Yesterday police broke-up a baptism being held in the United Kingdom by an evangelical pastor leading many to raise the questions about the impact of freedom of religion under the new Covid legislation.
Metropolitan Police officers stepped in to halt the Clerkenwell gathering, which had been publicly advertised before getting underway.
A police car and two vans stopped outside the church’s Mount Zion Hall building, while around four officers stood at the entrance to stop people from entering the building.
Those who attended the service later prayed for officers, the press and the ‘people who wanted to shut down the meeting’.
Pastor Regan King said: “We were told not to have a baptism and police began to block people from entering the church, so we decided to make other arrangements.
“There were 20 people here initially and it built up to about 30.”
The UK’s Covid-19 lockdown has banned communal worship in churches and other religious buildings, though private prayer is still allowed.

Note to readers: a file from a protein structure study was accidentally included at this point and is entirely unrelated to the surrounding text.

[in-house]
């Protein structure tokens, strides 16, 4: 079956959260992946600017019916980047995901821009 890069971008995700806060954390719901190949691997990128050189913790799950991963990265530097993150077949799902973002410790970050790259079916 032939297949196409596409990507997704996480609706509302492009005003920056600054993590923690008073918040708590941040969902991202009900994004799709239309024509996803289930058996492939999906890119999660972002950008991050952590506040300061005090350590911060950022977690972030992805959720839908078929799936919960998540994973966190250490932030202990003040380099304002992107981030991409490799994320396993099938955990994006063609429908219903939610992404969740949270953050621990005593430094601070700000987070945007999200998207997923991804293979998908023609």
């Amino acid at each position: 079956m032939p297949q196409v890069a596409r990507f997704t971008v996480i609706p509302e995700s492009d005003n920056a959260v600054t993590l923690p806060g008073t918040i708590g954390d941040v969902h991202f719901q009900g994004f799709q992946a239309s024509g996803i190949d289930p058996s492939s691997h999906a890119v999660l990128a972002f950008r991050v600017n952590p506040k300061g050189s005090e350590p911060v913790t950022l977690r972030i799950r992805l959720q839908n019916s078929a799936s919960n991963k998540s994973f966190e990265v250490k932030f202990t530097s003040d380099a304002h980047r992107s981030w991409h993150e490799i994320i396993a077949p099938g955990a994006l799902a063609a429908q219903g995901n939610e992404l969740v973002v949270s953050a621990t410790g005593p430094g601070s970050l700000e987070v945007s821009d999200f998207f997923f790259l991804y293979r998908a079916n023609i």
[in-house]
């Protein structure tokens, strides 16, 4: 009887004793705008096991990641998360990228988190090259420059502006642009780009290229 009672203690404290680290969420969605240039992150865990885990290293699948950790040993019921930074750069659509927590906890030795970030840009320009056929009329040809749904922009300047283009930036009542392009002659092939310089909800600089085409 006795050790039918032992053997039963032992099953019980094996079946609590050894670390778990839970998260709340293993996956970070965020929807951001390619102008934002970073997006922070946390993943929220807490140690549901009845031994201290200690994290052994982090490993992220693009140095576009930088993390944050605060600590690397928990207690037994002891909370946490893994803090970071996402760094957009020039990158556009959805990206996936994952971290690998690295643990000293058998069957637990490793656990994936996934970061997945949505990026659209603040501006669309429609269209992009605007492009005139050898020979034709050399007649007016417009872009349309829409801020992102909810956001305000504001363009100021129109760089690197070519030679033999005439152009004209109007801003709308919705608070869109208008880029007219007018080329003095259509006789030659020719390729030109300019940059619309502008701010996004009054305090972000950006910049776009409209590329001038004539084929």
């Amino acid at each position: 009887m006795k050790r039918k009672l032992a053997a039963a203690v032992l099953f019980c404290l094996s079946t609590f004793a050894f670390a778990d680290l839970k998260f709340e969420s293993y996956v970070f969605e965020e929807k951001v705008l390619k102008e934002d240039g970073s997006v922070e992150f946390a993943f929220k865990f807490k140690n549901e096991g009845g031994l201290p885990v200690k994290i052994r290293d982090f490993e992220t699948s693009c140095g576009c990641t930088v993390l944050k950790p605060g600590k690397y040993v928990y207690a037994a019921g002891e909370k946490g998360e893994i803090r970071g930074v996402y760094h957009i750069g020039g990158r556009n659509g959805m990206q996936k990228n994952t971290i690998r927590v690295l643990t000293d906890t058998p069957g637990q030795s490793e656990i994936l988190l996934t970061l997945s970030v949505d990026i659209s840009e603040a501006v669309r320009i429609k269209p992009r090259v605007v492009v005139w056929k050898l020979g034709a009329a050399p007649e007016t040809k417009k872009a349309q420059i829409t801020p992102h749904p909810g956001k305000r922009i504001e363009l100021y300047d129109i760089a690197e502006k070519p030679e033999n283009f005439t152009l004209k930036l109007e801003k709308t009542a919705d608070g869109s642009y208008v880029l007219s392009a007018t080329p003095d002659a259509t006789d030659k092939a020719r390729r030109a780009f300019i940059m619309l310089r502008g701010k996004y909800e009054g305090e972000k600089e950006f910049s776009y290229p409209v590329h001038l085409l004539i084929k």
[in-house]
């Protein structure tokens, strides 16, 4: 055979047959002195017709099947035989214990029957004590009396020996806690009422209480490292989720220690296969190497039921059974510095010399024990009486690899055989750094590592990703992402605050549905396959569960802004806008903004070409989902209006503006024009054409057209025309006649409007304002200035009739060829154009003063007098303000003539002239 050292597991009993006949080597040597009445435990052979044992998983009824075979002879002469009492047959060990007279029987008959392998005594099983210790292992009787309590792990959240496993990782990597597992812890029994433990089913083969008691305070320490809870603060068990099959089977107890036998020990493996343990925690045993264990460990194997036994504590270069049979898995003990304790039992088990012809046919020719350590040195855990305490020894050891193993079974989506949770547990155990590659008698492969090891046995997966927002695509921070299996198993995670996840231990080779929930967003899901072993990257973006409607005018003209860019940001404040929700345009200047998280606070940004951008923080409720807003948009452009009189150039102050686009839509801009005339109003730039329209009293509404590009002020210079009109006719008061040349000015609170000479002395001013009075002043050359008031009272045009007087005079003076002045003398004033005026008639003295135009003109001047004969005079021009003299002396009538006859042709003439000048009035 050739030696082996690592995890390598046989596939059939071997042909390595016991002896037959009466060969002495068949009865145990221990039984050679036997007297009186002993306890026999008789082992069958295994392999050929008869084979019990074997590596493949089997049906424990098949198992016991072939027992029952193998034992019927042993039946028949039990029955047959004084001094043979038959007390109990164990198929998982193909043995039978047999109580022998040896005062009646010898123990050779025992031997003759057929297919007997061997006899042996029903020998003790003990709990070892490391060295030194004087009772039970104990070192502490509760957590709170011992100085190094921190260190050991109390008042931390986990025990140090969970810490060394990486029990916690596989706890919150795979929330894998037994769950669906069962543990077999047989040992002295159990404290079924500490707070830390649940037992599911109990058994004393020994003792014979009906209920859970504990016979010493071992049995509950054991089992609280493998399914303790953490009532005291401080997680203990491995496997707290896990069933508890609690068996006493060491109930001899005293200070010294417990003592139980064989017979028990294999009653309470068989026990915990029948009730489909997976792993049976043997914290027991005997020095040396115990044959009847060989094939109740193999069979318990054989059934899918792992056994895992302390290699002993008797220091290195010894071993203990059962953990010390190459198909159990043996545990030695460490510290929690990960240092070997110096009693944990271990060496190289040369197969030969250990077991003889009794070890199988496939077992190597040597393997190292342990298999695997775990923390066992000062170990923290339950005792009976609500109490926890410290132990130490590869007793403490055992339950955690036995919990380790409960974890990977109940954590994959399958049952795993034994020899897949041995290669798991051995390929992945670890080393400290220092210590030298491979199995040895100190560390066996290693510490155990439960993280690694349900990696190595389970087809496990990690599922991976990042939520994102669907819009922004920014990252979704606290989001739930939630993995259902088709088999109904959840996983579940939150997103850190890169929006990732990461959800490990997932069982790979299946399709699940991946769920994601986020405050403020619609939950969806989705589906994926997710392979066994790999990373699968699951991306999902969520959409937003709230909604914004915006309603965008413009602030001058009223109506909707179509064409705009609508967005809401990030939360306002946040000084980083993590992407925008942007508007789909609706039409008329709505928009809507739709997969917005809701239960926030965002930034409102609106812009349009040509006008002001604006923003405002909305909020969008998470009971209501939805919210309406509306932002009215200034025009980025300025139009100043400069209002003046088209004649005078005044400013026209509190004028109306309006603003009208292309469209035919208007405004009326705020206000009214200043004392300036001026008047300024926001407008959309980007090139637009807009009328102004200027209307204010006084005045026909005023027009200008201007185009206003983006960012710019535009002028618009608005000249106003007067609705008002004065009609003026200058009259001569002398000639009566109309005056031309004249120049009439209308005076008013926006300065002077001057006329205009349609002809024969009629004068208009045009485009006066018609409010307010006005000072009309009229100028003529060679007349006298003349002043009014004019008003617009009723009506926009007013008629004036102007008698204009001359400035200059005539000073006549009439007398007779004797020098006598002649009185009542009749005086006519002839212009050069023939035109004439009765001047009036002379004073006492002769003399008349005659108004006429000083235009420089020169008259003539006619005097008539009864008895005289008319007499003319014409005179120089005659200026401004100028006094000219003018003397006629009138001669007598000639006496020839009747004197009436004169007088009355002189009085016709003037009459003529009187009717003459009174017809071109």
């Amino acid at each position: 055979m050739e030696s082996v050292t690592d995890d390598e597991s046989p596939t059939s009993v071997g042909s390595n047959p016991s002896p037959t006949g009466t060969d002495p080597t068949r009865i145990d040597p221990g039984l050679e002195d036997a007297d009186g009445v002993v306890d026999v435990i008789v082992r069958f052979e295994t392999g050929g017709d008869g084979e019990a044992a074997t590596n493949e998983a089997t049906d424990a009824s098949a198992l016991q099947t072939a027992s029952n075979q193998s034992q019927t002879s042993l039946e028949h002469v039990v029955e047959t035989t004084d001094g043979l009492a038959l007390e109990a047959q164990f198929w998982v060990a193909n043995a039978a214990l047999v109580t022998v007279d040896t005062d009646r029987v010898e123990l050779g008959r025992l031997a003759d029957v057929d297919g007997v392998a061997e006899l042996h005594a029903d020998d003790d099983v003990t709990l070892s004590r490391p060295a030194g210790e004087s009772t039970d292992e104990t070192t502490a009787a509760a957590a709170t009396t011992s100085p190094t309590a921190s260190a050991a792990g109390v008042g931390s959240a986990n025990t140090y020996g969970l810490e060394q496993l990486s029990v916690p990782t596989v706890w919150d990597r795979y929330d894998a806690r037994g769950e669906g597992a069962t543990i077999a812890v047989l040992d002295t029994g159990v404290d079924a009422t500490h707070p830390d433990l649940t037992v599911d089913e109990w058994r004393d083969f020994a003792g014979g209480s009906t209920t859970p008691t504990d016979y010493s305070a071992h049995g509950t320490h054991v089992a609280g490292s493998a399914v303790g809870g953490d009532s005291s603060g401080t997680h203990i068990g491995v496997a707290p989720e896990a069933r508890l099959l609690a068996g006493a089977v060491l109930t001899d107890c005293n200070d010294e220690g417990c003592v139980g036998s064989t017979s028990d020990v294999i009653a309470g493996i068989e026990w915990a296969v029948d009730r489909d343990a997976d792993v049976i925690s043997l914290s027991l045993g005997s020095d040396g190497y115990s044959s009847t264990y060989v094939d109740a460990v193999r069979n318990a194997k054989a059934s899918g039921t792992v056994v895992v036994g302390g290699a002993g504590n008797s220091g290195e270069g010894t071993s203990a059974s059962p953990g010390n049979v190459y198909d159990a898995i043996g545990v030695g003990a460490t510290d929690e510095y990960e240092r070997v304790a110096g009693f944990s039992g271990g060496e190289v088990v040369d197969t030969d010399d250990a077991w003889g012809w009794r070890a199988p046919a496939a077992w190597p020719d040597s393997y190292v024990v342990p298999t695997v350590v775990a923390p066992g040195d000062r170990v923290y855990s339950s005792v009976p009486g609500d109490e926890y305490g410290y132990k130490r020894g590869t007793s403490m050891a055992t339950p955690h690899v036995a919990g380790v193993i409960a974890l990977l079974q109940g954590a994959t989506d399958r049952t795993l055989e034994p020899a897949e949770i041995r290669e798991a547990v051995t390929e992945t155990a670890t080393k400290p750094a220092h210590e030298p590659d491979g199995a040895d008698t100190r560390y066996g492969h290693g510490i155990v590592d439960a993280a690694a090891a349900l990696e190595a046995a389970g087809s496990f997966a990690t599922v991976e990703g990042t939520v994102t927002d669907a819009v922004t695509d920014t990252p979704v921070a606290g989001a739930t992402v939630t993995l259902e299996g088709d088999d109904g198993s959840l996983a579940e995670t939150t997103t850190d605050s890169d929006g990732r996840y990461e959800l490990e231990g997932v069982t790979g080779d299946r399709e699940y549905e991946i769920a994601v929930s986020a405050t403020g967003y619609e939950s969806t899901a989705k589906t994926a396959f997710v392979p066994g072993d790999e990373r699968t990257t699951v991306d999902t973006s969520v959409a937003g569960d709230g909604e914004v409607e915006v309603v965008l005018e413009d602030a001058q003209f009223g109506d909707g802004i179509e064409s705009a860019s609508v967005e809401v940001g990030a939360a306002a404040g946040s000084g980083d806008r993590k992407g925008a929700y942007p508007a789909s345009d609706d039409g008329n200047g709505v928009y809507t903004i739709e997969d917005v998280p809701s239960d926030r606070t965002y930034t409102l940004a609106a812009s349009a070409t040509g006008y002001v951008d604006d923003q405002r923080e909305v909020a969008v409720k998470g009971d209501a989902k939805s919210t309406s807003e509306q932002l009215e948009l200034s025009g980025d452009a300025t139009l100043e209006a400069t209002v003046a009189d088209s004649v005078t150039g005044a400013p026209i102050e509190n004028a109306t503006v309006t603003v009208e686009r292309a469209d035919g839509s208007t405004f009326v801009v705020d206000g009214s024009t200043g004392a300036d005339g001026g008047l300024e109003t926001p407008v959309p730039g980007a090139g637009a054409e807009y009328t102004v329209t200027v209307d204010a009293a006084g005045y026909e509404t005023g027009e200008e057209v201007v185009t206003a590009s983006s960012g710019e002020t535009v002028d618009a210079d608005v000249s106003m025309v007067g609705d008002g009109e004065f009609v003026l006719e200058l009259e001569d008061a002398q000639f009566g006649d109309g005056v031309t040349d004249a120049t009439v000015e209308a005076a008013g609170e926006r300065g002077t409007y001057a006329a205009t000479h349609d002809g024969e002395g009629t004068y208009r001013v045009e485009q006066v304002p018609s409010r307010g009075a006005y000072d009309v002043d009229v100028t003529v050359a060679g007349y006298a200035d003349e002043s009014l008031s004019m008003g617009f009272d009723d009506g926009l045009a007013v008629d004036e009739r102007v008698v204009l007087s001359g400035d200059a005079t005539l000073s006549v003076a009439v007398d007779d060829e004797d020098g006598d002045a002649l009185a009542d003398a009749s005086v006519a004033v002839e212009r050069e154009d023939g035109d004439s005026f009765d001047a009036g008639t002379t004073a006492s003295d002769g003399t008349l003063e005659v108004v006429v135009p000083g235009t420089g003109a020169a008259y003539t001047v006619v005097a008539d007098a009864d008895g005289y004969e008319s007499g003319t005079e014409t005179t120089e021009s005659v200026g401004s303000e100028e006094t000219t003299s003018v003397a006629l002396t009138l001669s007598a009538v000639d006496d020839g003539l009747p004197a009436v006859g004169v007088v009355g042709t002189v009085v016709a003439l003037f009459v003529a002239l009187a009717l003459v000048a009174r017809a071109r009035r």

Asked why he had decided to breach the restrictions, Mr King explained: “Because I believe we serve a greater good. We have a greater good than whatever this is.”
Speaking about the presence of Police Officers at the church, he added: “This is not something I ever wanted.
“This is an essential service that we provide.
“It’s about loving our neighbour, and you can talk with a number of people here who are extremely vulnerable, homeless or on the verge of being very isolated.”
Police allowed 15 people to remain inside the church, while another 15 took part in a socially distanced outdoor service nearby.
Religious leaders have been lobbying the government for worship to be exempt from lockdown restrictions since the first lockdown began in March.
One man who took part in Sunday’s outdoor service but did not want to be named said: “While the restrictions allow people to go to the supermarket to get food, I think there needs to be consideration for spiritual food as well.”
A Met Police spokesman confirmed that officers spoke with the pastor following reports he intended to hold a ‘baptism and an in-person service’.
He said: “Officers explained that due to Covid-19, restrictions are in place preventing gatherings and that financial penalties can be applied if they are breached.
“After a discussion, the pastor agreed to hold a brief socially distanced outdoor gathering in the church courtyard.”
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